DAMASCUS — As the death toll from Syrian President Bashar Assad’s alleged launching of chemical weapons reaches into the thousands, some lucky Syrians received a welcome respite from the recent chaos thanks to the twerking of Miley Cyrus.
In a move the UN called “highly unusual,” tightly controlled Syrian state television broadcast several Western media outlets on Monday morning to provide civilians with what Syrian Foreign Minister Walid Moualem called “an outside perspective.”
Tape-delayed feed from networks such as CNN, MSNBC, and the BBC all revealed that Miley Cyrus had stolen the attention from the UN’s investigation into Assad’s use of chemical weapons with her outrageous performance during Sunday night’s VMA’s.
While stateside reaction to Cyrus’s racy—and racial—performance has been mixed, the Syrian response was one of overwhelming fascination and relief.
“It was so nice to have something else to think about,” said Susan Ahmad, who lives only a mile away from the area of the attacks. “I heard that your diplomat John Kerry called the gas attacks a ‘moral obscenity,’ but obviously he was just talking about this Miley woman whore.”
“When I heard that the government would allow Western broadcasts for a day,” added Ahmad, “I thought I would see the truth about the brutal attacks, but it turns out I have nothing to worry about except this twerking.”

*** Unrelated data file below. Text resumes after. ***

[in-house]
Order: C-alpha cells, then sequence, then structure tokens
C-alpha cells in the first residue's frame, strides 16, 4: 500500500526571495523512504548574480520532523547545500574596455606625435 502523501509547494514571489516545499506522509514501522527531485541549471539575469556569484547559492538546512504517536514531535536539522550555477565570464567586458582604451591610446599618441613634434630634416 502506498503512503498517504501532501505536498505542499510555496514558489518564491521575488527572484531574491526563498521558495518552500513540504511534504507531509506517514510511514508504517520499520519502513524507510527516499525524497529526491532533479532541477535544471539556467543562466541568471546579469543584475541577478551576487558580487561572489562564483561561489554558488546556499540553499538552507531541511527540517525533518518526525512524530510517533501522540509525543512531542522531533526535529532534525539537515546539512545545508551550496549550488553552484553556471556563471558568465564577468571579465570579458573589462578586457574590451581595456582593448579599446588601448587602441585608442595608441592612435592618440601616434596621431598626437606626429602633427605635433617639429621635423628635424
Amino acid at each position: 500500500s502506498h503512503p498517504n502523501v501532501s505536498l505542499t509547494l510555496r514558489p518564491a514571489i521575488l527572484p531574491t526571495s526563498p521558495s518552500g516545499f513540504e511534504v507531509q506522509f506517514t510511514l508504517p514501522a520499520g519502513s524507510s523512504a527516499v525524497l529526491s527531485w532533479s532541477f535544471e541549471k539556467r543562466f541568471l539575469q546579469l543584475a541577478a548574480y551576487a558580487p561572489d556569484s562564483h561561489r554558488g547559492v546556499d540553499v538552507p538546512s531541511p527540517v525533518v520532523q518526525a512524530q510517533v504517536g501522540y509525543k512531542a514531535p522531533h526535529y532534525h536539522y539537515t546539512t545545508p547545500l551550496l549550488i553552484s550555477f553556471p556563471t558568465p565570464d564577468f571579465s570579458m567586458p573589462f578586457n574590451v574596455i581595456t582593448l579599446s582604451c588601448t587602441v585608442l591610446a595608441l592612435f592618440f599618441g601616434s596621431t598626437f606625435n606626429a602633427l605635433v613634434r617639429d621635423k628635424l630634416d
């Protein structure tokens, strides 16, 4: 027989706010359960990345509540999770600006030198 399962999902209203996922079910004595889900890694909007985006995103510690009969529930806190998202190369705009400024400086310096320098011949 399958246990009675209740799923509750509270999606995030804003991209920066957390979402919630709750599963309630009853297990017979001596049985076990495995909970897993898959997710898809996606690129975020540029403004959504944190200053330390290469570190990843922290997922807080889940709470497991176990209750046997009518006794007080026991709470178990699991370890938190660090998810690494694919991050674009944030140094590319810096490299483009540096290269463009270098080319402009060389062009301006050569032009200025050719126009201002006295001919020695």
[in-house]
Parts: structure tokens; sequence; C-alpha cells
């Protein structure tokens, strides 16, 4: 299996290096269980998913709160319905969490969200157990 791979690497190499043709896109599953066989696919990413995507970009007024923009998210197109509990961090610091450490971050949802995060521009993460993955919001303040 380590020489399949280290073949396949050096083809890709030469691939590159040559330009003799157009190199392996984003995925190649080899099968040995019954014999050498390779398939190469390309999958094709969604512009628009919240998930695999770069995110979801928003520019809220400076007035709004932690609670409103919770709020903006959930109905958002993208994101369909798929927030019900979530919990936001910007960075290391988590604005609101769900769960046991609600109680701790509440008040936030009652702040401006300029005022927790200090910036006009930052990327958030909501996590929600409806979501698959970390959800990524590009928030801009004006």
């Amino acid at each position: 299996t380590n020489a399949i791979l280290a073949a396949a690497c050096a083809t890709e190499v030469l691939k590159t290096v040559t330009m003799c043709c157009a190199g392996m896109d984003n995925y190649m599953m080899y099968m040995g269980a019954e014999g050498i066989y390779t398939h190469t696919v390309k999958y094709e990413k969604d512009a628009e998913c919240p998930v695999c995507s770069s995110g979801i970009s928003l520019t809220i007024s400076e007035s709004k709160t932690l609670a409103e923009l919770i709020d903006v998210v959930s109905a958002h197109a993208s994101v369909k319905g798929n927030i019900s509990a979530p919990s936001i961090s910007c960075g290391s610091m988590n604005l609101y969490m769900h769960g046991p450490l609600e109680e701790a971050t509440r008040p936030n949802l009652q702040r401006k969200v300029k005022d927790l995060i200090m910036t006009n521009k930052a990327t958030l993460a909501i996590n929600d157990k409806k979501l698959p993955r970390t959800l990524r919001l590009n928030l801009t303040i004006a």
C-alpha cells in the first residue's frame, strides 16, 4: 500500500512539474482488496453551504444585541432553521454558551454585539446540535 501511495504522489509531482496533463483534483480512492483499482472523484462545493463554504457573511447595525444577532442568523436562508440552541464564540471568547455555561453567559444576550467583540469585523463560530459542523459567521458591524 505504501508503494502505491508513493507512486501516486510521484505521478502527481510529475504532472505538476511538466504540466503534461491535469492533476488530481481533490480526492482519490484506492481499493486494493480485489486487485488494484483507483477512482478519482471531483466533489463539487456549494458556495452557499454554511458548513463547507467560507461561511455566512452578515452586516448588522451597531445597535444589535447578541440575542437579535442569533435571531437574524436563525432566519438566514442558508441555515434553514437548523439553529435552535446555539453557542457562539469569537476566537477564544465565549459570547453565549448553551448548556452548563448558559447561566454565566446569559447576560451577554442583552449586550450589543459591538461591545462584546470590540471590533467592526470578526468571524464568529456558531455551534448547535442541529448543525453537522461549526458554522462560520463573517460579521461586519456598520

Foreign Minister Moualem continued to deny the use of chemical weapons, stating, “We are all hearing the drums of war being beaten around us. If these countries are willing to launch an aggression or military act against Syria, why do they have she-devils pleasuring enormous stuffed bears on their television?”
While Miley’s moves have been a welcome distraction to some, doctors working to help nerve gas victims in field hospitals outside Damascus say their job has been more difficult since Syrians got an eyeful of Cyrus.
“Many of the casualties are women and children. They arrived with their pupils dilated, cold limbs and foam in their mouths. The doctors say these are typical symptoms of nerve gas victims,” said Bayan Baker, a nurse in the hard-hit town of Douma. “But now the doctors say maybe it’s not nerve gas. They think some civilians have begun to imitate the woman with the crazy tongue they saw on American television. They can’t tell the difference between the nerve gas and the twerking.”